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Oxfordshire could become the UK’s first smoke free county

Last Thursday Oxfordshire’s Health Improvement Board discussed a plan to reduce the number of smokers in the county. The scheme has been proposed following concerns about the pressure smoking has been putting on the Oxfordshire economy. 

Action on Smoking and Health reports that smoking costs Oxfordshire residents £121.7m every year. This includes spending on healthcare, workplace productivity, social care and house fires. The report also states that 2,132 people died from smoking-related causes in Oxfordshire between 2012 and 2017.

Oxfordshire Tobacco Control Strategy outlines plans to become smoke free by 2025, becoming the first county in the UK to do so.

According to a report to the Health Improvement Board, approximately 10 percent of the county’s population smokes regularly at the moment, equating to roughly 54,804 people.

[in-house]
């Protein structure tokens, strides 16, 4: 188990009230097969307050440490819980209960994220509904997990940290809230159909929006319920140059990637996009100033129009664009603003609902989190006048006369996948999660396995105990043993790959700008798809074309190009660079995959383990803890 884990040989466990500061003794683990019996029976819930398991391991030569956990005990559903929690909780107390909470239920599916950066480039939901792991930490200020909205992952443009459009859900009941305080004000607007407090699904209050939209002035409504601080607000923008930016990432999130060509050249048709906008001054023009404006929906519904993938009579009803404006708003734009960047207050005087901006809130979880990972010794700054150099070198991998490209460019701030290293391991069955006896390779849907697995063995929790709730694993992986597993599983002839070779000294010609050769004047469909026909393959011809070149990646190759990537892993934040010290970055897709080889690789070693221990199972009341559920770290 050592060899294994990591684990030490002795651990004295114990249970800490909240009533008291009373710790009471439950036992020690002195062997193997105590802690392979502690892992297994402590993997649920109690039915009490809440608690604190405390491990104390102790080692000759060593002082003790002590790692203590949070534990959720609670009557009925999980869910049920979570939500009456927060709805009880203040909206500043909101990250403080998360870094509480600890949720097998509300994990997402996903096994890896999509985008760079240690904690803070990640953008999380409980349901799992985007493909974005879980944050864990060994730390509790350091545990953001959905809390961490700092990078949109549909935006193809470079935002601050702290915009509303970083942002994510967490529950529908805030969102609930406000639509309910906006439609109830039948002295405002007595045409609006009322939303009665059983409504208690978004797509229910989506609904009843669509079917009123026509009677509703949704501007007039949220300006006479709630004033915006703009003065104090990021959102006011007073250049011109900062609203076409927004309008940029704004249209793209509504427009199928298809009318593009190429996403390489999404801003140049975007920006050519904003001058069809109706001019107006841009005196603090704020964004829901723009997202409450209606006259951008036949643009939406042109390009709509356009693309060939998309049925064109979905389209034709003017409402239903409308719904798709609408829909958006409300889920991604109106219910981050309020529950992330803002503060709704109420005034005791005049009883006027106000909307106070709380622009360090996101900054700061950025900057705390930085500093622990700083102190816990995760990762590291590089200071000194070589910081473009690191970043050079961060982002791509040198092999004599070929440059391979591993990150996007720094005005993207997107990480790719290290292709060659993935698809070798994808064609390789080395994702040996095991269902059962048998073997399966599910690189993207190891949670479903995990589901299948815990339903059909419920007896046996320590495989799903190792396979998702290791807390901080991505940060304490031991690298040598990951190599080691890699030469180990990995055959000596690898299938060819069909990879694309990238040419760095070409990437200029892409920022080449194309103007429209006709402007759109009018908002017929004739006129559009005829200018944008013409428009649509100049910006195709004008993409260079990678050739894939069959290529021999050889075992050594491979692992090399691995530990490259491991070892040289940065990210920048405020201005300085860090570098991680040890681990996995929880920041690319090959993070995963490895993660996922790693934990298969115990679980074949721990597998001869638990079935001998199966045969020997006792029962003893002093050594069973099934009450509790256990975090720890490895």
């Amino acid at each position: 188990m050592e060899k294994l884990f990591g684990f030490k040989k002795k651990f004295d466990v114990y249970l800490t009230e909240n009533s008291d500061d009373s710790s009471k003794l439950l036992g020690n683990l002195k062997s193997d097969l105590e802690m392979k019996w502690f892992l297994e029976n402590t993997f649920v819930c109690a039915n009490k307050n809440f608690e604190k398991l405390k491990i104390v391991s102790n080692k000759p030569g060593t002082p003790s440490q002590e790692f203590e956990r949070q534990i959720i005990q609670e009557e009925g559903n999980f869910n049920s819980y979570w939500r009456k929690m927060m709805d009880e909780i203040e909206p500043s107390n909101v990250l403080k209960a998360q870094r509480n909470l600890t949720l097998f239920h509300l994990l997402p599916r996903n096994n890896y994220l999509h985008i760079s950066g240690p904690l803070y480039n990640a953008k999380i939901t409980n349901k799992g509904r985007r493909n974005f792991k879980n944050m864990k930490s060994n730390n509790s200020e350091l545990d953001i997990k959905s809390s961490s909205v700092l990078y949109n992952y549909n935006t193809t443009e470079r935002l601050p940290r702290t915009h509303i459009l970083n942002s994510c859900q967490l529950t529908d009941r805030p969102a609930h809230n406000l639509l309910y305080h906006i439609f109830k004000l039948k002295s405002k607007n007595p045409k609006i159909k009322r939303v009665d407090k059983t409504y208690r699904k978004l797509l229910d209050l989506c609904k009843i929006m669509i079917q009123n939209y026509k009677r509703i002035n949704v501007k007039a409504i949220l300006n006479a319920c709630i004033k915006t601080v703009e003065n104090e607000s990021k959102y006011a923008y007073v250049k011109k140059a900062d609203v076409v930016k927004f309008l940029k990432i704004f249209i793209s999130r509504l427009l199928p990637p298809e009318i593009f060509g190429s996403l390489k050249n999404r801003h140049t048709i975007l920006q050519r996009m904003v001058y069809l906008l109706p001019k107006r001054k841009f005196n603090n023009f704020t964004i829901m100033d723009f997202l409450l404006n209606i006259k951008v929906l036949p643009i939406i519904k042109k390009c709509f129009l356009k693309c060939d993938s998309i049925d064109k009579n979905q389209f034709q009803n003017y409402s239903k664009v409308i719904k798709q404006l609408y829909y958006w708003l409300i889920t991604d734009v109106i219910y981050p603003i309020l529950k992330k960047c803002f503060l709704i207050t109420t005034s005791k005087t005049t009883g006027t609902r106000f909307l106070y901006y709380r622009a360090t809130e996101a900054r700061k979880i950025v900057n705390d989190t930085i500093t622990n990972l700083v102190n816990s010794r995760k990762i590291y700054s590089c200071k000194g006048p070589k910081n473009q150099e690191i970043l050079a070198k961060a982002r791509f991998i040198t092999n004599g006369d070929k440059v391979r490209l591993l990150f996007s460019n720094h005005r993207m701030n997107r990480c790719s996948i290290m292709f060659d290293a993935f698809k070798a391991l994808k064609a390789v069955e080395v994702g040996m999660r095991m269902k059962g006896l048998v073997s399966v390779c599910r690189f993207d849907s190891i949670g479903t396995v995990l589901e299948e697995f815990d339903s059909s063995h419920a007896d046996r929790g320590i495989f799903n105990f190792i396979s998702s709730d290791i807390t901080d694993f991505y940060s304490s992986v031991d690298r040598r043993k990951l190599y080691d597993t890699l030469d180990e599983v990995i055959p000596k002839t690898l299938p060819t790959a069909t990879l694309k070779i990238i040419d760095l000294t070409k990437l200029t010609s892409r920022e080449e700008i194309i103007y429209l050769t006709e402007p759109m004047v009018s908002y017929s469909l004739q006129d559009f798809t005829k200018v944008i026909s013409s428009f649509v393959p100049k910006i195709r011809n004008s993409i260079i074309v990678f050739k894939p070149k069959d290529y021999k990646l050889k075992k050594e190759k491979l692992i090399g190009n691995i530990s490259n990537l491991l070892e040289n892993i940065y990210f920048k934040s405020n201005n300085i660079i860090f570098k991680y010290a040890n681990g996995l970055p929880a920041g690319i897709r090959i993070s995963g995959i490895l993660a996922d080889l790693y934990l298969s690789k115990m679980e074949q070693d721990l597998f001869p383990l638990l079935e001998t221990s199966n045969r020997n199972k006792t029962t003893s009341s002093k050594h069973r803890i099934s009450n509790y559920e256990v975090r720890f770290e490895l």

Ansaf Azhar, Oxfordshire County Council’s director of public health, outlined the deep inequalities associated with who was smoking in Oxfordshire, stating that the poorest communities were hit the hardest by the health issues caused by the habit.

He said the new strategy had a ‘four pillared’ approach to reducing the number of smokers. These pillars will be: carrying on with existing prevention work, regulating and enforcing tobacco products, creating more smoke-free environments, and supporting smokers to quit.

The Health Improvement Board is made up of members from Oxfordshire’s five district councils, the county council, Thames Valley Police, and local health organisations.

Oxfordshire County Council is preparing to launch the Oxfordshire Tobacco Control Alliance Tobacco Control Strategy Consultation on ‘No Smoking Day’ on Wednesday 11th March.

The Council’s press office told Cherwell: “Representatives from the alliance will be attending and we are currently confirming interview availability for the day with key people from organisations such as: Oxford Health, Oxfordshire County Council, OUH [Oxford University Hospitals], and CCG [Clinical Commissioning Group]”.

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